Tuesday, September 8, 2020

Oh my! Unpleasant news for Thomas Friedman - by Stephen M. Flatow

Does the level of the Kinneret have anything to do with the prospects for peace in the Middle East? He’d like you to think that it does.

Stephen M. Flatow..
07 September '20..

When I’m not in Israel, I don’t usually pay much attention to its weather. But an item last week about rainfall in the Holy Land caught my eye. It deserves the attention not only of geologists and meteorologists, but those who are concerned about Israel’s political and diplomatic situation as well.

The Israel Water Authority announced that there has been so much rainfall during 2020 that the Kinneret (Sea of Galilee) is now at its highest level for this time of the year in nearly three decades. The last time it was this high at the end of August was 1993. “Another surprising phenomenon,” the Authority reported, “is a steady flow in the Dan spring, which has increased slightly.” The Kinneret and the Dan River are two of Israel’s most important sources of water.

Does the level of the Kinneret have anything to do with the prospects for peace in the Middle East? Thomas Friedman would like you to think that it does.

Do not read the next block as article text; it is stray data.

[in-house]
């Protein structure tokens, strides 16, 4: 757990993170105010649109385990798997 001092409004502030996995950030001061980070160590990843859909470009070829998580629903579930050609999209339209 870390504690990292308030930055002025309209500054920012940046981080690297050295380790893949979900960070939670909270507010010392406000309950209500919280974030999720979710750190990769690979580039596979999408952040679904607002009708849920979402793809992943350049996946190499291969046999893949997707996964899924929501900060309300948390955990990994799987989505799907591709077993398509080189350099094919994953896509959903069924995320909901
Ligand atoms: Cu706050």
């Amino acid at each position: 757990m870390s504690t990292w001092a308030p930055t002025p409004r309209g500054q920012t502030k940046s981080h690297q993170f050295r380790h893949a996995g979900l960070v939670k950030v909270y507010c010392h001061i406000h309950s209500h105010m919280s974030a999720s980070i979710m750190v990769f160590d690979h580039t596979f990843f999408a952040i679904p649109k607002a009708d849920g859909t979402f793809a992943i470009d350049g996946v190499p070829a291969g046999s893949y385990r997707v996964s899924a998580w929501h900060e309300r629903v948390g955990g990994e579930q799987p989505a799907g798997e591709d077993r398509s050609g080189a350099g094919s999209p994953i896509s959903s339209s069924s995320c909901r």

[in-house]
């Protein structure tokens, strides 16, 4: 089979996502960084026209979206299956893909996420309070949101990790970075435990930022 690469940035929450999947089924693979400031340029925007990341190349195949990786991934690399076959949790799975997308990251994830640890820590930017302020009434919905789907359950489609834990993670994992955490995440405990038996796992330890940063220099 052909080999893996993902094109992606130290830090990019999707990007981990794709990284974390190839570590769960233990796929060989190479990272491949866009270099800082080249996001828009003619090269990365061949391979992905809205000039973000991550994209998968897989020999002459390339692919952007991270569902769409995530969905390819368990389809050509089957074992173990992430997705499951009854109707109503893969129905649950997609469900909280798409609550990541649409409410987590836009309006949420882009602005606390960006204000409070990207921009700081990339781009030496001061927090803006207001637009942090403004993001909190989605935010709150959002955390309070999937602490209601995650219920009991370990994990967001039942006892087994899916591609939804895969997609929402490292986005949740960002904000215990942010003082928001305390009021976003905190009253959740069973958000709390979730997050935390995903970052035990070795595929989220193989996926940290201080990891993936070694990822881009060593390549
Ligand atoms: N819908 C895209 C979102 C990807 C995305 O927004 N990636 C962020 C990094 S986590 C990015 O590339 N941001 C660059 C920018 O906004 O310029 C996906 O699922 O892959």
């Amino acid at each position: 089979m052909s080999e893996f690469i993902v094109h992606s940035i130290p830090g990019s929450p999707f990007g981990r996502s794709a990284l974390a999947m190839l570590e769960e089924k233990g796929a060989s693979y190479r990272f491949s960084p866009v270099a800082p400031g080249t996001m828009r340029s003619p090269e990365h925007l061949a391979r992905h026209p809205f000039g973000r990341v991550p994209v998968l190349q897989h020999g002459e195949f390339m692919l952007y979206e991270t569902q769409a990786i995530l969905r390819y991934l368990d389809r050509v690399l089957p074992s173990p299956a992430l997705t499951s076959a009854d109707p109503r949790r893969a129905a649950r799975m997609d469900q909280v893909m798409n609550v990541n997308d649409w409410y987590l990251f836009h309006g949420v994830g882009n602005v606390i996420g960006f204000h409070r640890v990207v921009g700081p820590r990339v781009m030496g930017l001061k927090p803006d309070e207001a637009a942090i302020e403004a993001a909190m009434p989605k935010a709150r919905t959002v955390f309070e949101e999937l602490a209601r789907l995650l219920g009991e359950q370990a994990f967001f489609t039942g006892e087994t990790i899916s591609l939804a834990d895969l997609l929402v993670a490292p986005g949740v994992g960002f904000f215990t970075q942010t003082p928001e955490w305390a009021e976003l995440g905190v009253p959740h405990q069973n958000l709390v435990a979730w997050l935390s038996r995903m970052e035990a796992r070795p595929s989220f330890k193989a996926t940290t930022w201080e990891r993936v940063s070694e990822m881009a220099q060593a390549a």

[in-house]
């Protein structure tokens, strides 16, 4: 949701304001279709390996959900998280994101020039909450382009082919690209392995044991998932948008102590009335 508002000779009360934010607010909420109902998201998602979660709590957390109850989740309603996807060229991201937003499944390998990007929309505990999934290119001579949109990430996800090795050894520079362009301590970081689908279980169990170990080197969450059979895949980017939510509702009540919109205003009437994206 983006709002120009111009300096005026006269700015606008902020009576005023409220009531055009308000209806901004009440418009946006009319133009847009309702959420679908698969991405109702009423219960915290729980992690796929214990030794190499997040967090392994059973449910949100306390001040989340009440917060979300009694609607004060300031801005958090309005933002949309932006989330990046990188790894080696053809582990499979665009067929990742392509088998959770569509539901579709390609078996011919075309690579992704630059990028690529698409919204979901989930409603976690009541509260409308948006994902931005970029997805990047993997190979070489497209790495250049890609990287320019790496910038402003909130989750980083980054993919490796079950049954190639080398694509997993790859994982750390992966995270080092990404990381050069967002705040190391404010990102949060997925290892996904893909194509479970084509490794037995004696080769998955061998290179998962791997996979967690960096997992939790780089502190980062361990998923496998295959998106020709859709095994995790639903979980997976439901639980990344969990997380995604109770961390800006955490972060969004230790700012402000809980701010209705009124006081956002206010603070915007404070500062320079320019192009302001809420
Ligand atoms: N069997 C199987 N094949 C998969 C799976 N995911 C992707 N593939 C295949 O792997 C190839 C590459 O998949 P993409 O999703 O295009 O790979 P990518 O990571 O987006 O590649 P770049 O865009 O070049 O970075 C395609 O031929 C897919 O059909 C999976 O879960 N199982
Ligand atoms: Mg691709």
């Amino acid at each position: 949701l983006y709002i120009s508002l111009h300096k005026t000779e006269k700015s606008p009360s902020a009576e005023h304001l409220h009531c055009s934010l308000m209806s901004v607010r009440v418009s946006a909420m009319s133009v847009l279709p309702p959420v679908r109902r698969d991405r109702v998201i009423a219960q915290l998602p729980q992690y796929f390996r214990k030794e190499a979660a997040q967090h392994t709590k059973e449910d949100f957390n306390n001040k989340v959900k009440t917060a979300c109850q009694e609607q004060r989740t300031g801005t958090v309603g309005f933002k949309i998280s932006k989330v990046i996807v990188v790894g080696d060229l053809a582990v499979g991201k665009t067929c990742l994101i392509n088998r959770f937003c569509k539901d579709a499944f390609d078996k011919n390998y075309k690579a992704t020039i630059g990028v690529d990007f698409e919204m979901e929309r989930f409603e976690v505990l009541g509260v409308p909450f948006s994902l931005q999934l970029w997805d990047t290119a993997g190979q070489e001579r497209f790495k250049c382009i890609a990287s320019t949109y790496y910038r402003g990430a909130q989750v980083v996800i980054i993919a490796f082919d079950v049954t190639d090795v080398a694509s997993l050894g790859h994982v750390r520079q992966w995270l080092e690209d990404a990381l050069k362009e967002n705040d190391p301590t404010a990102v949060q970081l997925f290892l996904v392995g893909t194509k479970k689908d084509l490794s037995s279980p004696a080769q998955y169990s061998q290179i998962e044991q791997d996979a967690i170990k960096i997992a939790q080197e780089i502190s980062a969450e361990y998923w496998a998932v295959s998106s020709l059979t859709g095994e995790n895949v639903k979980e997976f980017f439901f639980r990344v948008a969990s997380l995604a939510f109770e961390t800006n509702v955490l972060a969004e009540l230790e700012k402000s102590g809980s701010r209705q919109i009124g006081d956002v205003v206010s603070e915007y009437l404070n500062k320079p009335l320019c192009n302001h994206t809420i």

Friedman has been the foreign affairs op-ed columnist for The New York Times since 1995. That means that for the past 25 years, he has enjoyed one of the most prominent and influential platforms in public discourse. Not only are his columns read by movers and shakers around the world, but he is also frequently interviewed on national television and radio shows, and invited to speak at major public forums and events hosted by Jewish organizations that should know better.

I say “that should know better” because in his writings about Israel, Friedman sometimes crosses the line in ways that would earn other pundits pariah status in the Jewish world. In 2004, he wrote that Israel “had George Bush under house arrest in the Oval Office.” In 2011, Friedman claimed that the standing ovations Israel’s prime minister received in Congress were “bought and paid for by the Israel lobby.” In 2013, he asserted that “many American lawmakers [will] do whatever the Israel lobby asks them to do in order to garner Jewish votes and campaign donations.”

Despite those Pat Buchanan-like sentiments, Friedman has managed to maintain his status as a prominent opinion-shaper.

(Continue to Full Column)

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